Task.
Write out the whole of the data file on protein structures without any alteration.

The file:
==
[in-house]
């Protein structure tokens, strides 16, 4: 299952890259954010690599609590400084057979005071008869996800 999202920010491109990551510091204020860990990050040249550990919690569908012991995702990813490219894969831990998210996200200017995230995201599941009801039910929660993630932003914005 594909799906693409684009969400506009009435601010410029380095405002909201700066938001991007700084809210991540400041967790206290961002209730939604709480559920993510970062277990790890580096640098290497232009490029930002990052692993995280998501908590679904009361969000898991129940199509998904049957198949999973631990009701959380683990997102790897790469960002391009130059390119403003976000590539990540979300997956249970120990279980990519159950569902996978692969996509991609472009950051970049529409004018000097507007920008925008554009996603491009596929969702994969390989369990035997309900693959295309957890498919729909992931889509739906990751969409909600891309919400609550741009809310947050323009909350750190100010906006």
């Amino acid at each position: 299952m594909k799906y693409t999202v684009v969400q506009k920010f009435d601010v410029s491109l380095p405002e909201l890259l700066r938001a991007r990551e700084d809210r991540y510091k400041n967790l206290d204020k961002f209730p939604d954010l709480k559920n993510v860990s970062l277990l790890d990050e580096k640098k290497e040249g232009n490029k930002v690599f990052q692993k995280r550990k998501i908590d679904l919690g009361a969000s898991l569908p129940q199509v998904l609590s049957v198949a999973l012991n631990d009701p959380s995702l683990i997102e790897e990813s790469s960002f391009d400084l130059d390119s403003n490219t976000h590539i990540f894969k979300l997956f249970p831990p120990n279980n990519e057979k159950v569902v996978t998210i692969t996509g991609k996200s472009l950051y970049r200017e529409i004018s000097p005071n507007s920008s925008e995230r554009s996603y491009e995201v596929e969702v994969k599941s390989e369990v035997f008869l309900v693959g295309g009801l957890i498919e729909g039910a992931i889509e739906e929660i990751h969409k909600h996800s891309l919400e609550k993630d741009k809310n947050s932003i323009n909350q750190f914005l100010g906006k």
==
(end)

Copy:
[in-house]
């Protein structure tokens, strides 16, 4: 299952890259954010690599609590400084057979005071008869996800 999202920010491109990551510091204020860990990050040249550990919690569908012991995702990813490219894969831990998210996200200017995230995201599941009801039910929660993630932003914005 594909799906693409684009969400506009009435601010410029380095405002909201700066938001991007700084809210991540400041967790206290961002209730939604709480559920993510970062277990790890580096640098290497232009490029930002990052692993995280998501908590679904009361969000898991129940199509998904049957198949999973631990009701959380683990997102790897790469960002391009130059390119403003976000590539990540979300997956249970120990279980990519159950569902996978692969996509991609472009950051970049529409004018000097507007920008925008554009996603491009596929969702994969390989369990035997309900693959295309957890498919729909992931889509739906990751969409909600891309919400609550741009809310947050323009909350750190100010906006």
């Amino acid at each position: 299952m594909k799906y693409t999202v684009v969400q506009k920010f009435d601010v410029s491109l380095p405002e909201l890259l700066r938001a991007r990551e700084d809210r991540y510091k400041n967790l206290d204020k961002f209730p939604d954010l709480k559920n993510v860990s970062l277990l790890d990050e580096k640098k290497e040249g232009n490029k930002v690599f990052q692993k995280r550990k998501i908590d679904l919690g009361a969000s898991l569908p129940q199509v998904l609590s049957v198949a999973l012991n631990d009701p959380s995702l683990i997102e790897e990813s790469s960002f391009d400084l130059d390119s403003n490219t976000h590539i990540f894969k979300l997956f249970p831990p120990n279980n990519e057979k159950v569902v996978t998210i692969t996509g991609k996200s472009l950051y970049r200017e529409i004018s000097p005071n507007s920008s925008e995230r554009s996603y491009e995201v596929e969702v994969k599941s390989e369990v035997f008869l309900v693959g295309g009801l957890i498919e729909g039910a992931i889509e739906e929660i990751h969409k909600h996800s891309l919400e609550k993630d741009k809310n947050s932003i323009n909350q750190f914005l100010g906006k």